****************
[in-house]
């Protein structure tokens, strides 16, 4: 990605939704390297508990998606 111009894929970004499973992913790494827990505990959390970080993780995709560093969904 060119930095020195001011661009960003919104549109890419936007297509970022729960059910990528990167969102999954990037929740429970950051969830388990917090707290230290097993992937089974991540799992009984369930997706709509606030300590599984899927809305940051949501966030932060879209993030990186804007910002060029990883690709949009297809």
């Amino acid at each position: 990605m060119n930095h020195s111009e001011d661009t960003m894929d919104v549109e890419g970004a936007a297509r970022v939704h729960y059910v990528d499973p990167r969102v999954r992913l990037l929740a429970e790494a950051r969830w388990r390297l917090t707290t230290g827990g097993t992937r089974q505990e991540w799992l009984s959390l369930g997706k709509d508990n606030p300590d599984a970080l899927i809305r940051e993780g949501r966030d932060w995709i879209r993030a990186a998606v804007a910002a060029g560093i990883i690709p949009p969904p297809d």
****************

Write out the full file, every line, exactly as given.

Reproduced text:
[in-house]
């Protein structure tokens, strides 16, 4: 990605939704390297508990998606 111009894929970004499973992913790494827990505990959390970080993780995709560093969904 060119930095020195001011661009960003919104549109890419936007297509970022729960059910990528990167969102999954990037929740429970950051969830388990917090707290230290097993992937089974991540799992009984369930997706709509606030300590599984899927809305940051949501966030932060879209993030990186804007910002060029990883690709949009297809």
């Amino acid at each position: 990605m060119n930095h020195s111009e001011d661009t960003m894929d919104v549109e890419g970004a936007a297509r970022v939704h729960y059910v990528d499973p990167r969102v999954r992913l990037l929740a429970e790494a950051r969830w388990r390297l917090t707290t230290g827990g097993t992937r089974q505990e991540w799992l009984s959390l369930g997706k709509d508990n606030p300590d599984a970080l899927i809305r940051e993780g949501r966030d932060w995709i879209r993030a990186a998606v804007a910002a060029g560093i990883i690709p949009p969904p297809d």